Race to the Top – The Final 19
by Rosemary Lahasky
US Chamber of Commerce
The second phase of the U.S. Department of Education’s $4.35 billion Race to the Top (RTTT) finalists were just announced. Tennessee and Delaware were the only two states to win during phase 1, and over 30 states applied for the second round of funding. While the competition is tough and many won’t win, students across the country have already benefited greatly from this race. Since the competition began earlier this year, states have passed more significant education reform laws in the past six months than in the previous decade, all in the hopes of garnering the remaining RTTT funds this September.
Here’s a quick snapshot of what the finalists have accomplished or promised in the past few months:
Arizona – Governor signed legislation that ties teacher evaluation to student achievement.
California – Limited its Round 2 application to a core group of districts that were in support of reform proposals.
Colorado – Passed a sweeping teacher evaluation initiative which will base half of evaluations on academic progress.
DC – Approved new teacher’s contract which includes performance pay.
Florida – Passed a sweeping tenure reform bill; however, it was vetoed by the Governor.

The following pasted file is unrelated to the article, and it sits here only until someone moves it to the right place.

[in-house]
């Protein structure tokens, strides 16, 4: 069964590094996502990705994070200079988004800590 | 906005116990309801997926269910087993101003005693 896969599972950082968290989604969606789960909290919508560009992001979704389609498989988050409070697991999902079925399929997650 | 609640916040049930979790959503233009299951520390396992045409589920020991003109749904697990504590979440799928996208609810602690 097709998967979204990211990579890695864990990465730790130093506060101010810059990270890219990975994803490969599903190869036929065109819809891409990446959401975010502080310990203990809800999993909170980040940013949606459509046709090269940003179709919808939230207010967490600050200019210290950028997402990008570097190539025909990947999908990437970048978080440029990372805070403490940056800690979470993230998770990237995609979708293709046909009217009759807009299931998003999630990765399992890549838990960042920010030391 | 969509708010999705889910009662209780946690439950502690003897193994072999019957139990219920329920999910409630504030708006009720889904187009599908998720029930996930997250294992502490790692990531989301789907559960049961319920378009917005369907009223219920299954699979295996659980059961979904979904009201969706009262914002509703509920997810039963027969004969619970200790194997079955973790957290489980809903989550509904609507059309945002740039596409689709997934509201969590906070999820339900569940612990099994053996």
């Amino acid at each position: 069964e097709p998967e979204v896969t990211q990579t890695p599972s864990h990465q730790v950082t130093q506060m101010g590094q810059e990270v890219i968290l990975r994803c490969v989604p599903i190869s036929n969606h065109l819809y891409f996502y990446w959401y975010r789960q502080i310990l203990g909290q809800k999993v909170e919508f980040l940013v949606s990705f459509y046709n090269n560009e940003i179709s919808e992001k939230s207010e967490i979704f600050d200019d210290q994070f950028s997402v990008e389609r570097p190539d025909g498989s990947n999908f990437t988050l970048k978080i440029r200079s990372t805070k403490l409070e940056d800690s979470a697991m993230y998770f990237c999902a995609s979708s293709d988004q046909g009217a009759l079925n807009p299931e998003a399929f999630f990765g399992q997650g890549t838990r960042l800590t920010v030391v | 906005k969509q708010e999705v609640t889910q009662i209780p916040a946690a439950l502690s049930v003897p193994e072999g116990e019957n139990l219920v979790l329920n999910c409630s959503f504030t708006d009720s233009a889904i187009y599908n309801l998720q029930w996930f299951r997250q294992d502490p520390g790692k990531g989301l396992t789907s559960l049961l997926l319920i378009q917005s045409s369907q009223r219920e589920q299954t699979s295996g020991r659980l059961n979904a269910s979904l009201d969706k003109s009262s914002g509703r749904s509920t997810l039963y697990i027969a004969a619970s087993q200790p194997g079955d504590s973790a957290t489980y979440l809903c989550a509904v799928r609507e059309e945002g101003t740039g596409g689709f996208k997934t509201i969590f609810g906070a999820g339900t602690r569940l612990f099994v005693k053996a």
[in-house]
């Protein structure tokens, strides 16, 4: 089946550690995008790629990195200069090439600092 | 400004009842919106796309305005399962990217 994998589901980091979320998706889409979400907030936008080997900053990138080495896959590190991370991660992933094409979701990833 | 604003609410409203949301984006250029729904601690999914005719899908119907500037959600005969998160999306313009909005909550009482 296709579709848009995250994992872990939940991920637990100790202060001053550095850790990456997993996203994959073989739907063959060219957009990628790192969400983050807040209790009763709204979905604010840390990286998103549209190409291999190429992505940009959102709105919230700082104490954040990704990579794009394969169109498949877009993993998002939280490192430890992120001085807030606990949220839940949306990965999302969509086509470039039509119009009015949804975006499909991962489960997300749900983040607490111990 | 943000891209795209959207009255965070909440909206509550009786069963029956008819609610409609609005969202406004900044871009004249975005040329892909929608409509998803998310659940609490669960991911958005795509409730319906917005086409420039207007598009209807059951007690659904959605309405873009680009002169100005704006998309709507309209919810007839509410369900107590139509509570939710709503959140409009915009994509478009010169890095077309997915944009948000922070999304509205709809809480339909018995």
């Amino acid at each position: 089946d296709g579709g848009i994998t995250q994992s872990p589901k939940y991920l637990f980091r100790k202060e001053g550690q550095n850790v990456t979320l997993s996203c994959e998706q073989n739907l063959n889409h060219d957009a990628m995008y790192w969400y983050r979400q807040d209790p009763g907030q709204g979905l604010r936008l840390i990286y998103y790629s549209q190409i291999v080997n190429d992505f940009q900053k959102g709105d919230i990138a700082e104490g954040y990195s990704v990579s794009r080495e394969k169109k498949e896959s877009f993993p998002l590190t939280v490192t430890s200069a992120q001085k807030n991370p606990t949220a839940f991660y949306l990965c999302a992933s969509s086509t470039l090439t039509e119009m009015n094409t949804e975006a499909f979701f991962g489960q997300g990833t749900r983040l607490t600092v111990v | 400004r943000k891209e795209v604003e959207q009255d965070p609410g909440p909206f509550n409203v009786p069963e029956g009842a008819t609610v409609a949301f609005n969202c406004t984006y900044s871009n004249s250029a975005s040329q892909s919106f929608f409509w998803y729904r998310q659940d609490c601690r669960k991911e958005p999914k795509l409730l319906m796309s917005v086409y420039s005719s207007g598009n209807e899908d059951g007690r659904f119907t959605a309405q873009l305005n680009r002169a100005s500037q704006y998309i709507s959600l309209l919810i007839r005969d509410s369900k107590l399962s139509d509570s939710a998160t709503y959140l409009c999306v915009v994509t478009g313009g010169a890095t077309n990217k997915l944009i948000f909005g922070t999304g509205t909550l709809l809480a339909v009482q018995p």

Georgia – Passed legislation that gives the state more power to intervene in low-performing school districts.
Hawaii – Eased its limits on the number of new charter schools.
Illinois – Passed a law that improves professional training for school principals.
Kentucky – First state to adopt the Common Core State Standards in English language arts and mathematics.
Louisiana – Passed a new teacher evaluation bill based on student academic performance.
Maryland – Passed a new law that links student achievement to teacher evaluations.
Massachusetts — Passed laws allowing state to intervene in poorly-performing schools and districts.
New Jersey — Governor unveiled bill reforming teacher tenure and pay.
New York – Passed law tying student achievement to teacher evaluations and doubling the number of charter schools allowed to open statewide.
North Carolina – Changed state law to adopt federal guidelines on improving low-performing schools.
Ohio – Within the second RTTT application, school districts had to commit to evaluate teachers and principals annually, using students’ academic progress as one of the measures.
Pennsylvania – Bill passed the Senate attempting to create an alternative teacher certification system.
Rhode Island – Passed a new statewide public school funding formula that aims to achieve equitable funding to school districts that serve large numbers of poor students.
South Carolina – Current law tracks improvements in student achievement at the state and district level. The state’s proposal would create a teacher performance system tied to those measurements.
In addition, 29 states and the District of Columbia have adopted the recently released Common Core State Standards which provide a consistent, clear understanding of what students are expected to learn. The Common Core State Standards were developed by the National Governors Association and Council of Chief State School Officers in conjunction with teachers, school administrators, and other experts.
We congratulate the 19 finalists and encourage all states to keep up the hard work!
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